Ijtihad and Renewal

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Said Shabbar
  • Herndon, VA: 
    International Institute of Islamic Thought
    , January
     2017.
     156 pages.
     $11.95.
     Paperback.
    ISBN
    9781565649750.
     For other formats: Link to Publisher's Website.
Review coming soon!

Review by Martha McCluskey forthcoming.

Description

In the early centuries of Islam the response of Muslims to problem-solving the various issues and challenges that faced their rapidly expanding community was to use intelligence and independent reasoning based on the Qur’an and Sunnah to address them. This practice is known as ijtihad. As the centuries wore on however the gates of ijtihad were generally closed in favor of following existing rulings developed by scholars by way of analogy. And as reason and intellect, now held captive to madhhabs (schools of thought) and earlier scholarly opinion stagnated, so did the Muslim world. Ijtihad and Renewal is an analysis of ijtihad and the role it can play for a positive Muslim revival in the modern world, a revival based on society-wide economic and educational reform and development. It makes the case that the grafting of solutions rooted in the past onto the complex and unique realities of our own age, in a one-size-fits-all perspective, has paralysed the vitality of Muslim thought, and confused its sense of direction, and that to revive the Muslim world from its centuries of decline and slumber we need to revive the practice of ijtihad. Focusing attention on thinking through solutions for ourselves based on our own times and context, using the Qur’an and Sunnah, as well as the wisdom and experience of the past distilled from these, as tools in this endeavor whilst not the only solution, is certainly a viable and powerful one.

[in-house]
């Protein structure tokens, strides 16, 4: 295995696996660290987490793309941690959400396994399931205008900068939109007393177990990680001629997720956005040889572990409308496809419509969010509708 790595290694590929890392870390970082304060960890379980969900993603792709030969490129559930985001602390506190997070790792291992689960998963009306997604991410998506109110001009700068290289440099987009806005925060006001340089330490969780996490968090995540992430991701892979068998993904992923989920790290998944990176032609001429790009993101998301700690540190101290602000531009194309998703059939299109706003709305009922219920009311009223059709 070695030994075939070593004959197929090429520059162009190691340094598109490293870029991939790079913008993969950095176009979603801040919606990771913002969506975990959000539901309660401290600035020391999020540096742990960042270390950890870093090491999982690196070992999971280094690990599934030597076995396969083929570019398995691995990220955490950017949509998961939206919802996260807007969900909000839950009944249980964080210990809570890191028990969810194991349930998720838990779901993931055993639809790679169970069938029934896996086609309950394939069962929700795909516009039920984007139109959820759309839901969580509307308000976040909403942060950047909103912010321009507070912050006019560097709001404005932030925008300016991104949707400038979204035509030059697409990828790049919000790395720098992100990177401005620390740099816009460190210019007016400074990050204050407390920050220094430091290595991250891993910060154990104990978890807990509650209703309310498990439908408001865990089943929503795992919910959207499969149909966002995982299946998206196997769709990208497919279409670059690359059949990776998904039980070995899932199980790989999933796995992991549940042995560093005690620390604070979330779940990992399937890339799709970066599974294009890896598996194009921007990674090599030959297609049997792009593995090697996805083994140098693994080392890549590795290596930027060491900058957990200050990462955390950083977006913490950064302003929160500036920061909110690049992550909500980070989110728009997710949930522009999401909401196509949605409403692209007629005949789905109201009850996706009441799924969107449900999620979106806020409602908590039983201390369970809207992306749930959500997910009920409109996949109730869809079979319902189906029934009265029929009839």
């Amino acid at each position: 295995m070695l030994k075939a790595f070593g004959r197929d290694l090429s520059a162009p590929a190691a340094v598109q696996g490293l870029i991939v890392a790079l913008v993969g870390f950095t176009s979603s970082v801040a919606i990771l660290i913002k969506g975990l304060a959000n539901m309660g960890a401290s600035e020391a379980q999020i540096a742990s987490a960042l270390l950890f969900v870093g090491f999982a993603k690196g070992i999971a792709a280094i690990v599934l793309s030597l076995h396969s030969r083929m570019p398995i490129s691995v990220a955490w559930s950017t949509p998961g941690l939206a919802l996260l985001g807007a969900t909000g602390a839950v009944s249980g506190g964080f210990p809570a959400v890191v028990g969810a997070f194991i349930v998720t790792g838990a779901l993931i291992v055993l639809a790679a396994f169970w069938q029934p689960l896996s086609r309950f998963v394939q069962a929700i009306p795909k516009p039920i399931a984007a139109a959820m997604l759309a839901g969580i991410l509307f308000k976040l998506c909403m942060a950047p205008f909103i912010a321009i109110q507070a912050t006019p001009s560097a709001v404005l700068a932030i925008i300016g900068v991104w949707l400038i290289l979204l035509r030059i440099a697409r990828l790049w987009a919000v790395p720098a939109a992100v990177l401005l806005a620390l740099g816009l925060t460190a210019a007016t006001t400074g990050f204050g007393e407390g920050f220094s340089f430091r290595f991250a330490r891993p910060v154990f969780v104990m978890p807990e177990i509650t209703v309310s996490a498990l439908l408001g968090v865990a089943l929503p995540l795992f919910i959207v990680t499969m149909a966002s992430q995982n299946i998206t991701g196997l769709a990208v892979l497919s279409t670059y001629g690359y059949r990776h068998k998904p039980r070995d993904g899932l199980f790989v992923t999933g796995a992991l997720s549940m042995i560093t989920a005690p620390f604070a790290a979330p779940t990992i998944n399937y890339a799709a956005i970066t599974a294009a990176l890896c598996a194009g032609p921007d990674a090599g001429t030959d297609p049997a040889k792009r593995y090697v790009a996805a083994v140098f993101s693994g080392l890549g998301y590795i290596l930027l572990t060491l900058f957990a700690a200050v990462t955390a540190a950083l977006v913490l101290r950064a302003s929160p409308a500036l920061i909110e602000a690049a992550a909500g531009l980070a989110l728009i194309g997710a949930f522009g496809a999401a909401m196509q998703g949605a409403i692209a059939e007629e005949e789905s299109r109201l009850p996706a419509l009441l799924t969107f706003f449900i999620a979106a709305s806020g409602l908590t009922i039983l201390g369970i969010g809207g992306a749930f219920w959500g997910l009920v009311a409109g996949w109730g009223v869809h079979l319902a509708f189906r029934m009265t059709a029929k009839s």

About the Author(s)/Editor(s)/Translator(s): 

Said Shabbar has served as professor at Cadi Ayyad University, faculty of arts and humanities, Beni-Mellal, Morocco, and also served there as head of the Third Development and Research Unit dealing with Islamic Thought and Interreligious and Intercultural Dialogue, and as head of The Center for Knowledge and Civilization Studies and the Terminology Research Group. He has also been visiting professor at a number of Moroccan and other Arab universities. A member of numerous academic and cultural societies, he has contributed to many seminars and conferences, both national and international, and published articles in both Moroccan and international academic journals and periodicals.

Keywords: 

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